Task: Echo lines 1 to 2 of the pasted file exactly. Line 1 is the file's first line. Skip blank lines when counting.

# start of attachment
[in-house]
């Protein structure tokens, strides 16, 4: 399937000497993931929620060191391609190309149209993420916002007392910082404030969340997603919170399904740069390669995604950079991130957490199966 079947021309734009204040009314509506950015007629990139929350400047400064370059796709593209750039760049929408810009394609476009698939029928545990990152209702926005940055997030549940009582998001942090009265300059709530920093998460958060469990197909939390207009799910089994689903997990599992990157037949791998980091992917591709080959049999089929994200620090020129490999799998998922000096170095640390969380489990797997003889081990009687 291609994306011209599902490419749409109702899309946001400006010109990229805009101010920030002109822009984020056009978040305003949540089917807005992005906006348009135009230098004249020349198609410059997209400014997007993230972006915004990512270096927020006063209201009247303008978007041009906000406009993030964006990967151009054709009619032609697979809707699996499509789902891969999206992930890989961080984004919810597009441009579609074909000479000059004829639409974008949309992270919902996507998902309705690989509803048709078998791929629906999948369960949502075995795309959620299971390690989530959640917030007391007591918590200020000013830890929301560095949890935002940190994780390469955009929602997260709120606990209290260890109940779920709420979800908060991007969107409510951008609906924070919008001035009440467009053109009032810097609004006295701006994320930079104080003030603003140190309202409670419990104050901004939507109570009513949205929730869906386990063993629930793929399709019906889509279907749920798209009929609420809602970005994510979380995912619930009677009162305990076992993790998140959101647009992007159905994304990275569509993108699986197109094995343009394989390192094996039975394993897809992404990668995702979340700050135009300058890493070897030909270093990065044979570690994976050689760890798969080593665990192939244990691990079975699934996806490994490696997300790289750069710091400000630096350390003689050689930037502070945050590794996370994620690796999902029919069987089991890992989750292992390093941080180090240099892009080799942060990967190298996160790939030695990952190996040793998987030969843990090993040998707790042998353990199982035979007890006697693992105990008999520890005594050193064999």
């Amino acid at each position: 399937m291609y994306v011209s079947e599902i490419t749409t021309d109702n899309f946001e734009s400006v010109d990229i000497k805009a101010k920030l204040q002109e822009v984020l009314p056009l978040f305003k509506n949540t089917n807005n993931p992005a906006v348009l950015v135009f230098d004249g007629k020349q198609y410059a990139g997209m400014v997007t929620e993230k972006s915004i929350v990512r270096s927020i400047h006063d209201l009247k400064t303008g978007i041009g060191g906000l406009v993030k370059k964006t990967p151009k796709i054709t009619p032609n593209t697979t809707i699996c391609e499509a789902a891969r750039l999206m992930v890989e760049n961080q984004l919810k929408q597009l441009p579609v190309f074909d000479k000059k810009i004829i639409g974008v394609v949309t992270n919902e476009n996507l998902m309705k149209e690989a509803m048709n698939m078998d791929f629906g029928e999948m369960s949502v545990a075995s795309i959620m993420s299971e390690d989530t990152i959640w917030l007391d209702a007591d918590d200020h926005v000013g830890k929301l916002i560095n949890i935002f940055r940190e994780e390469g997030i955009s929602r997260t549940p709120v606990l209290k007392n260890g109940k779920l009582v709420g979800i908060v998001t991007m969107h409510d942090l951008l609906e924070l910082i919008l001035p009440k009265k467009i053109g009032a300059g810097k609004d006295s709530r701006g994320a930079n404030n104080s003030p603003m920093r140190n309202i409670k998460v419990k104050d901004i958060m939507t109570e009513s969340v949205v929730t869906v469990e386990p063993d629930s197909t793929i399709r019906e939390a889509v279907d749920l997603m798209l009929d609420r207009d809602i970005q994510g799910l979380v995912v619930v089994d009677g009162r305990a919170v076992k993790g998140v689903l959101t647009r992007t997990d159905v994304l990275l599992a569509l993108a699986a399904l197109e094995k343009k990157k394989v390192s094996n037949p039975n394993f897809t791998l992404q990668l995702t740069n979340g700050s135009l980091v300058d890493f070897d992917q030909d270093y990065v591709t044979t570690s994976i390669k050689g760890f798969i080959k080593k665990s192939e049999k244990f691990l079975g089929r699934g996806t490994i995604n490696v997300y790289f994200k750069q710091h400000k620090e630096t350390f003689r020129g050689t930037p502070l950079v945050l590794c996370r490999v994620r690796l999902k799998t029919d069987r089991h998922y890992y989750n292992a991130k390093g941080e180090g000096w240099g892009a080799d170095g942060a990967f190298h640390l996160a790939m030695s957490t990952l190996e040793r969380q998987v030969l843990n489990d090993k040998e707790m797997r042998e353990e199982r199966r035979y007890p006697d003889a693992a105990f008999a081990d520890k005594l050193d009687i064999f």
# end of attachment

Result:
[in-house]
């Protein structure tokens, strides 16, 4: 399937000497993931929620060191391609190309149209993420916002007392910082404030969340997603919170399904740069390669995604950079991130957490199966 079947021309734009204040009314509506950015007629990139929350400047400064370059796709593209750039760049929408810009394609476009698939029928545990990152209702926005940055997030549940009582998001942090009265300059709530920093998460958060469990197909939390207009799910089994689903997990599992990157037949791998980091992917591709080959049999089929994200620090020129490999799998998922000096170095640390969380489990797997003889081990009687 291609994306011209599902490419749409109702899309946001400006010109990229805009101010920030002109822009984020056009978040305003949540089917807005992005906006348009135009230098004249020349198609410059997209400014997007993230972006915004990512270096927020006063209201009247303008978007041009906000406009993030964006990967151009054709009619032609697979809707699996499509789902891969999206992930890989961080984004919810597009441009579609074909000479000059004829639409974008949309992270919902996507998902309705690989509803048709078998791929629906999948369960949502075995795309959620299971390690989530959640917030007391007591918590200020000013830890929301560095949890935002940190994780390469955009929602997260709120606990209290260890109940779920709420979800908060991007969107409510951008609906924070919008001035009440467009053109009032810097609004006295701006994320930079104080003030603003140190309202409670419990104050901004939507109570009513949205929730869906386990063993629930793929399709019906889509279907749920798209009929609420809602970005994510979380995912619930009677009162305990076992993790998140959101647009992007159905994304990275569509993108699986197109094995343009394989390192094996039975394993897809992404990668995702979340700050135009300058890493070897030909270093990065044979570690994976050689760890798969080593665990192939244990691990079975699934996806490994490696997300790289750069710091400000630096350390003689050689930037502070945050590794996370994620690796999902029919069987089991890992989750292992390093941080180090240099892009080799942060990967190298996160790939030695990952190996040793998987030969843990090993040998707790042998353990199982035979007890006697693992105990008999520890005594050193064999």